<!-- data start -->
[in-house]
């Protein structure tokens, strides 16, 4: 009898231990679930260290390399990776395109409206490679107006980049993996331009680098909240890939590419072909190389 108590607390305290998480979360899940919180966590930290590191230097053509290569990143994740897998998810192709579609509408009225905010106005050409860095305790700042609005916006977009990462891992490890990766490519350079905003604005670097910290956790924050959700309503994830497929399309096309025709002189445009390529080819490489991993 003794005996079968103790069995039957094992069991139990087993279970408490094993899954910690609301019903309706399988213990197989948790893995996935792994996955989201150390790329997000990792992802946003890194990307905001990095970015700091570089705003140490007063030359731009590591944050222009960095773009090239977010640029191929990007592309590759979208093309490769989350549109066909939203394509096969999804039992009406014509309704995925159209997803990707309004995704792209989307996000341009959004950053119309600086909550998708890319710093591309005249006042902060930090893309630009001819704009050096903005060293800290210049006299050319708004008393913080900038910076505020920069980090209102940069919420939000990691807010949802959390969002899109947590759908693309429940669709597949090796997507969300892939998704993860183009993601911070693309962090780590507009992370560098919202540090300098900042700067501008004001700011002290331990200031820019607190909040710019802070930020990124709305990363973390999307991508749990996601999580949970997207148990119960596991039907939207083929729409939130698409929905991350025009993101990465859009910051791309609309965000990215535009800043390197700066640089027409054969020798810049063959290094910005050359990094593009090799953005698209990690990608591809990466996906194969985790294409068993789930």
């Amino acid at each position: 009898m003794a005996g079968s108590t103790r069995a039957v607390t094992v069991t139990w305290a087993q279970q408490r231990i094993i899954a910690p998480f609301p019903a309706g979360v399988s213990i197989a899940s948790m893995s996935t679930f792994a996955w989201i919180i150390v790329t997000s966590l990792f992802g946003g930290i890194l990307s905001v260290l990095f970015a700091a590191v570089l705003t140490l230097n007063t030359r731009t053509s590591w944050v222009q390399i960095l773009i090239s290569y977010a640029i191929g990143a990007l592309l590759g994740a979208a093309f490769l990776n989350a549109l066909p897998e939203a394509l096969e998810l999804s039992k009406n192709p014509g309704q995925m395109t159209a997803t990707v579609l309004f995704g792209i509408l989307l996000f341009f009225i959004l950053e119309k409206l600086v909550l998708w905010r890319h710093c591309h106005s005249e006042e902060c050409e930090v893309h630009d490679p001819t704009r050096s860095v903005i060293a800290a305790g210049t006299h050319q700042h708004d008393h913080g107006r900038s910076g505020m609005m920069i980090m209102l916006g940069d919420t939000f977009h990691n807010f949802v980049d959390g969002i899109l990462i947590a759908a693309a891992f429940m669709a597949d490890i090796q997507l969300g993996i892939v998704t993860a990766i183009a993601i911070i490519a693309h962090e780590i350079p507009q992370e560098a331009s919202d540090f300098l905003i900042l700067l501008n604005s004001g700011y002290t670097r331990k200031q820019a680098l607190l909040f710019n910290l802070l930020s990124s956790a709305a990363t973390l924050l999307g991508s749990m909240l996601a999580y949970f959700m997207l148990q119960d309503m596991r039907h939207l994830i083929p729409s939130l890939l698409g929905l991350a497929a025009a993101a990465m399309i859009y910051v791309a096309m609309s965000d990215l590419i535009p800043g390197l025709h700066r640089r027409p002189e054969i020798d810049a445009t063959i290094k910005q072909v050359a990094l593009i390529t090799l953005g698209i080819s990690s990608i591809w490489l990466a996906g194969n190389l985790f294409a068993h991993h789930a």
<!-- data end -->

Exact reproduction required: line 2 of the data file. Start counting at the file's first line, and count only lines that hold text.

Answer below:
């Protein structure tokens, strides 16, 4: 009898231990679930260290390399990776395109409206490679107006980049993996331009680098909240890939590419072909190389 108590607390305290998480979360899940919180966590930290590191230097053509290569990143994740897998998810192709579609509408009225905010106005050409860095305790700042609005916006977009990462891992490890990766490519350079905003604005670097910290956790924050959700309503994830497929399309096309025709002189445009390529080819490489991993 003794005996079968103790069995039957094992069991139990087993279970408490094993899954910690609301019903309706399988213990197989948790893995996935792994996955989201150390790329997000990792992802946003890194990307905001990095970015700091570089705003140490007063030359731009590591944050222009960095773009090239977010640029191929990007592309590759979208093309490769989350549109066909939203394509096969999804039992009406014509309704995925159209997803990707309004995704792209989307996000341009959004950053119309600086909550998708890319710093591309005249006042902060930090893309630009001819704009050096903005060293800290210049006299050319708004008393913080900038910076505020920069980090209102940069919420939000990691807010949802959390969002899109947590759908693309429940669709597949090796997507969300892939998704993860183009993601911070693309962090780590507009992370560098919202540090300098900042700067501008004001700011002290331990200031820019607190909040710019802070930020990124709305990363973390999307991508749990996601999580949970997207148990119960596991039907939207083929729409939130698409929905991350025009993101990465859009910051791309609309965000990215535009800043390197700066640089027409054969020798810049063959290094910005050359990094593009090799953005698209990690990608591809990466996906194969985790294409068993789930």